it’s here: sevenfifty. if you’d like to join in. I’m looking forward to it.

two-tone shoes

I’m working on two tonally very different books at the moment, which makes dreaming weird. The stories keep folding into each other in the small hours and I’m left wondering about curiosities and art and clockwork and charm.

The one book is a young adult urban fantasy. I guess. I mean, it doesn’t have vampires or angels or fairies in it. It does have a (maybe) dead man in a leather trench-coat and a girl with serious issues in the crush-department. Also, rats. Lots of rats. And the other is adult set in a secondary world, and much more traditional fantasy, whatever that means. (It means it has dragons, I suppose.)

I find it easier to work on the YA in the morning when I’m feeling bitter and filled with hate for the world. Angry Cat likes to lash out. In the afternoon, once the coffee has soothed me, I can tackle the more intricate world of the other book.

It’s kind interesting seeing how my mood affects what I’m working on.


So the morning voice:


Rain sits close, and leans back on the palms of his hands, relaxed. “Sit, he won’t bite you,” he says.

“I’ll start at the beginning,” Caleb says.

Well, I guess we have time enough. “What’s that – Genesis?”

“I have the art,” he says, simply. Like I’m supposed to know what that means.

“Great,” I say. “Good for you.”

“There are very few of us who can use the art and charm people and things with magic and music.” His face is very serious. “And not all of us are nice.”

“Tell me about it.” I hope my sarcasm is showing because, really.

“Some of us are dangerous.” He sighs, leans back. “All you need to know is that one of those dangerous and not-nice people is in Joburg right now, and that’s why I’m here. He has something I want. I was in Egypt when I heard the rumour that he had risen here again and that he was looking for someone, and I came down. For a while, I had his scent, and then I lost it.”

“What happened?” The room feels unreal.

Caleb shifts, the smoke clouding around him, obscuring his face. “The most prosaic of endings,” he says. “I’d been back here a week when I was hit by a taxi.”

It was him. He surprises a choked laugh out of me. “I thought you have this art thing; couldn’t use it to step out of the way of a hurtling mini-bus?”

He draws on his cig and says nothing.

“So you were dead,” I prompt. Under my shirt, the icy pendant seems to be sinking right into my skin, burning a cold hole all the way to my breastbone. “That must have put a damper on your plans. What are you now – a zombie? Let me guess, you ate Rain’s brains and now he’s a zombie too. Except,” I glare at Rain, “slim pickings.”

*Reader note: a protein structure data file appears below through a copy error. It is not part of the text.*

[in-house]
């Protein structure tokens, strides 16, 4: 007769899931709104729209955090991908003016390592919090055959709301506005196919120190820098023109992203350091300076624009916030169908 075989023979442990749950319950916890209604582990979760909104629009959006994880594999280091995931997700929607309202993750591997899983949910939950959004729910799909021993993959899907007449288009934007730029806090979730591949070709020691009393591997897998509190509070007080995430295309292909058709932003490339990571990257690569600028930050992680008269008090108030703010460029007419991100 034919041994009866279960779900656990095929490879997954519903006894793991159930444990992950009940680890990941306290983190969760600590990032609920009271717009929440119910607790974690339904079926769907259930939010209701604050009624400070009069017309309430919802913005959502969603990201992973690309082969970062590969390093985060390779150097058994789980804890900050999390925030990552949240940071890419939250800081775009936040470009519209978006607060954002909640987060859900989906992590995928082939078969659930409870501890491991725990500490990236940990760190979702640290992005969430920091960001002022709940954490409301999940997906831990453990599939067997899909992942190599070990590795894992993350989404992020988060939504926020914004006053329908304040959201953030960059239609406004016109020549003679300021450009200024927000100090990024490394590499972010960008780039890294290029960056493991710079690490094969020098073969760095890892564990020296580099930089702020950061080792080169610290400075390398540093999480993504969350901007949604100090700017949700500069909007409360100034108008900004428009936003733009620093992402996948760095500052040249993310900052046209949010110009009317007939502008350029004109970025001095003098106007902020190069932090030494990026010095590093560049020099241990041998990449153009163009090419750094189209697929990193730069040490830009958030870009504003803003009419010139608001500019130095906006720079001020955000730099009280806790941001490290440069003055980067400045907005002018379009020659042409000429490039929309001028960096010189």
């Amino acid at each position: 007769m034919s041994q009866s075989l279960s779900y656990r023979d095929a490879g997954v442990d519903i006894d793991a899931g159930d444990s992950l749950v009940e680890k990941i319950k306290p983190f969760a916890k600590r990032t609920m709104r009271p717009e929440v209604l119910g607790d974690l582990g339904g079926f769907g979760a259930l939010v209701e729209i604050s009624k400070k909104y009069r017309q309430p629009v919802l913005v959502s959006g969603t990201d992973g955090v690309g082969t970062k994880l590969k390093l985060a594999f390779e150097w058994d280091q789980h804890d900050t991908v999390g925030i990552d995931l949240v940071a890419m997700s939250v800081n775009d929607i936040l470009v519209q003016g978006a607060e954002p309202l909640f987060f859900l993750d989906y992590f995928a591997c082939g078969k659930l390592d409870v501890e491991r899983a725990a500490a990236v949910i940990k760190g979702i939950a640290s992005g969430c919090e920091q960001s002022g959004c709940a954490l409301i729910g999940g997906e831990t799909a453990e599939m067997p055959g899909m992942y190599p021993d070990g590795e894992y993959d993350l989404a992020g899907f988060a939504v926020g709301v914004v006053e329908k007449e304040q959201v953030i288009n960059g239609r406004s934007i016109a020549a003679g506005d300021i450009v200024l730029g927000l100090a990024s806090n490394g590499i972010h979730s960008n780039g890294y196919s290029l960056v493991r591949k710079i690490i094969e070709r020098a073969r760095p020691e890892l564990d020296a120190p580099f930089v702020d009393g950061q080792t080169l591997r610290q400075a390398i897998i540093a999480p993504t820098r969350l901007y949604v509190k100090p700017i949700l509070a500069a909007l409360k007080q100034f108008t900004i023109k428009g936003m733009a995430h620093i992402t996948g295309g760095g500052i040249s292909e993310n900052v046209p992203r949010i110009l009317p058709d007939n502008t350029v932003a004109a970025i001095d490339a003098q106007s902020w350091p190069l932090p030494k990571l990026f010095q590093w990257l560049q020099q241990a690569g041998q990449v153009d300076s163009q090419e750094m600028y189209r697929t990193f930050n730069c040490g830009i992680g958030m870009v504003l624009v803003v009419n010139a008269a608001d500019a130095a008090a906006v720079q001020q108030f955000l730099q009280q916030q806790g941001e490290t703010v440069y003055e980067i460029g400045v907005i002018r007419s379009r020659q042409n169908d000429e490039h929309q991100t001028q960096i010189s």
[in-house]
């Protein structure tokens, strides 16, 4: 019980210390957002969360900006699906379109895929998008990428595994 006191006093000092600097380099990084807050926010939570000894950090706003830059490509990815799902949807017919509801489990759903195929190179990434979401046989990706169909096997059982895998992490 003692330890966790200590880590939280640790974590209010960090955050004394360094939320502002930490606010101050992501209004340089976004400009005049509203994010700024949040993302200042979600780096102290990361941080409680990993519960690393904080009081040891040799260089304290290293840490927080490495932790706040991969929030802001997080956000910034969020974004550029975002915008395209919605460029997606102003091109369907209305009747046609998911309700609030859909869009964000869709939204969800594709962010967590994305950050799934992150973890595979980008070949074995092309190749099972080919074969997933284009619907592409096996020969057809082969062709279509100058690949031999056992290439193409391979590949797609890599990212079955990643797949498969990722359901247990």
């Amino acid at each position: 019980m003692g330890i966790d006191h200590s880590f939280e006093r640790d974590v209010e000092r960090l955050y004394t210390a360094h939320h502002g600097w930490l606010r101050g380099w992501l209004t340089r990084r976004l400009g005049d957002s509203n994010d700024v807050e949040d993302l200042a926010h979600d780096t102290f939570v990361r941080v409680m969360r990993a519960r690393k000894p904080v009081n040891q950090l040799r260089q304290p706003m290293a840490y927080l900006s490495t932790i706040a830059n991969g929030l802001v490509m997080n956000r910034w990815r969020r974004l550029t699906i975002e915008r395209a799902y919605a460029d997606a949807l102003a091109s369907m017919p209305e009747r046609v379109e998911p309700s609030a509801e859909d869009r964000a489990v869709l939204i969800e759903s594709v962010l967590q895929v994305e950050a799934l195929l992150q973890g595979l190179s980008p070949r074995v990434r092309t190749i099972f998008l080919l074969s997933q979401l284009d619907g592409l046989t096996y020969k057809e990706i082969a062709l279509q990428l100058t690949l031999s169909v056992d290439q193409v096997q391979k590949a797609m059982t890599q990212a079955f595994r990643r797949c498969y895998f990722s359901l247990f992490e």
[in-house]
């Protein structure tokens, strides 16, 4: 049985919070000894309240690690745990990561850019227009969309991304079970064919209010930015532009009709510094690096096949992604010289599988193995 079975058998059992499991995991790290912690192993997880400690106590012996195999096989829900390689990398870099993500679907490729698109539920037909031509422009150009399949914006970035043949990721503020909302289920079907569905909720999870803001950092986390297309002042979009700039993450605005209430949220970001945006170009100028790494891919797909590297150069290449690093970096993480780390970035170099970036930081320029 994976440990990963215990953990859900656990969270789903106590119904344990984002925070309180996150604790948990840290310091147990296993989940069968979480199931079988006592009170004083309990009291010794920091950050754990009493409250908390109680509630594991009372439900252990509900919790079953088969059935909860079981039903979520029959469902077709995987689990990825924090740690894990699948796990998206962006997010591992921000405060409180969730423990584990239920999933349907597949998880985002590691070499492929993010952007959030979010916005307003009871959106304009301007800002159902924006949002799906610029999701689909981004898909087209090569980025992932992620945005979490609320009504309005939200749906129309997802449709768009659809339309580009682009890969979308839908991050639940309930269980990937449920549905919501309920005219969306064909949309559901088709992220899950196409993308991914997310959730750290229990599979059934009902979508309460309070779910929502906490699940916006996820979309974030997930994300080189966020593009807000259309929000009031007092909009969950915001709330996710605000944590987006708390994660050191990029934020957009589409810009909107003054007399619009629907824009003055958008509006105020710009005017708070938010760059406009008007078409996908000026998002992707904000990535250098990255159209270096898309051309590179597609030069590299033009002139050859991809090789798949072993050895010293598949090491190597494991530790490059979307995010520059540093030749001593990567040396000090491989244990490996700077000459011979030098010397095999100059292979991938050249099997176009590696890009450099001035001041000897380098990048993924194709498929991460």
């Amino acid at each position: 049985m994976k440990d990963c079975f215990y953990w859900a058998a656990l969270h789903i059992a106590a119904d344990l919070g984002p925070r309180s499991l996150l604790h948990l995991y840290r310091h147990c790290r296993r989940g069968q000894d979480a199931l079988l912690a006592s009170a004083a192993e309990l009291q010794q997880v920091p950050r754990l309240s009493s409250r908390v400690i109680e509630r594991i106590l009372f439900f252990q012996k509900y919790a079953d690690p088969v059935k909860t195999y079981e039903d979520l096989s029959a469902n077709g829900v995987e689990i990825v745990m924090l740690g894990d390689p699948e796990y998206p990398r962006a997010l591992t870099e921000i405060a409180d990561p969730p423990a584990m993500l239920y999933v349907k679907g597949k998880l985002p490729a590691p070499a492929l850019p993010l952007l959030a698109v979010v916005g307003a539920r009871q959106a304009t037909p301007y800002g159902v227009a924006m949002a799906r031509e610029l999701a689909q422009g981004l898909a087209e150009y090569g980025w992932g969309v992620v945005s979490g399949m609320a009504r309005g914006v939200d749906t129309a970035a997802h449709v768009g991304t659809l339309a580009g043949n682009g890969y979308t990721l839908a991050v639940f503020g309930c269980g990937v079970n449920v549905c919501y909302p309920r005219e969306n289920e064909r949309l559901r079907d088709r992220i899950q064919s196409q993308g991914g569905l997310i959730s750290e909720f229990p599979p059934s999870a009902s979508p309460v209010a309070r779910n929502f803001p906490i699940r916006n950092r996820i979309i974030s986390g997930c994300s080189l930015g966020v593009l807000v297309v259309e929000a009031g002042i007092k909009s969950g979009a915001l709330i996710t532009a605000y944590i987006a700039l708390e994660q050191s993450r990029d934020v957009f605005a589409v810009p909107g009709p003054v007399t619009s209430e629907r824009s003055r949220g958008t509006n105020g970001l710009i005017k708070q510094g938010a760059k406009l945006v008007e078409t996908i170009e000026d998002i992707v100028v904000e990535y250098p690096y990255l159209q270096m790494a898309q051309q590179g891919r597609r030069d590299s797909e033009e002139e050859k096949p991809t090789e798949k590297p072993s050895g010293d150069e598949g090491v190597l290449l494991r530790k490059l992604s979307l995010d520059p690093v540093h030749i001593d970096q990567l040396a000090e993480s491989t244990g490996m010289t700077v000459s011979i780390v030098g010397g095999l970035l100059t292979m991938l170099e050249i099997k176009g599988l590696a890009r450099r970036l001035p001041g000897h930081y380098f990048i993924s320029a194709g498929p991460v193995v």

Rain just flicks his middle finger at me, lazy, unconcerned.

And the afternoon voice:

“I cannot rule you with a name like Tet-Nanak,” she says sourly, “and you know it.”

“And I have no name to give you in exchange for my soul.”

“Then we have no bargain.” She drops her hand and turns to look at me. Her eyes are slanted and large, her eyebrows like the wings of birds. Her nose is long and narrow. She is a handsome woman despite the pale skin.

“Then I will die.” I’m desperate. She must give me my soul back. All she can do with it is torture me to a slow nameless death. Perhaps she is petty enough to think that fitting. “I cannot tell you my name, but I can promise to help you retrieve the breastplate Shoom is paying you for.”

“You think you know everything, Tet-Nanak,” she says softly, and her breath is cold and her hair is fragrant as seven-petals. “You would be wrong.”

“Give me my soul.” It is close enough to grab, and casting all instinct aside, I reach up and close my hand around it, willing the magic out from the stone and back into me.

Kani laughs and catches my wrist with her right hand. It is very cold and hard, and she crushes my grip easily, She is stronger than I could ever have realised. “It will not work until it rests around your own neck.” I can’t see the wards on her skin, not now, but I can feel myself being shifted back, pushed away. She lets go of my hand and uses her magic to send me backward.

“Please,” I say, broken. I will beg, if I have to. I have no pride left, just the empty prospect of my approaching end.

Kani turns to hold the fur at Nanak’s neck, and swings herself back onto her mount. “I’ll think about it,” and for a moment her voice is not the haughty, throaty voice of the princess. Pal-em-Rasha’s market accent flickers below it like a fish in a muddy stream. She is losing her grip on her fiction as she spreads out her magic to keep me away from her.

Actually, now they feel more similar… hahaha who knows.



Confusion is confusion, or; a progress update.

I’m pretty much always working on something, so to clear up confusion:


House of Sand and Secrets is a sort-of sequel to When the Sea is Rising Red. That’s coming out soon(ish)

Beastkeeper is a middle grade fantasy, coming out near the end of 2014 (I believe)

Charm is an urban fantasy YA, doing revisions for my agent.

Three Dog Dreaming is an adult stand-alone fantasy – I’m 3/4 of the way through the first draft.

Ghost Song is an urban second-world fantasy YA, also about 3/4 through.

Nulled and Void is a stand-alone secondary world fantasy for adults. In revisions for my agent.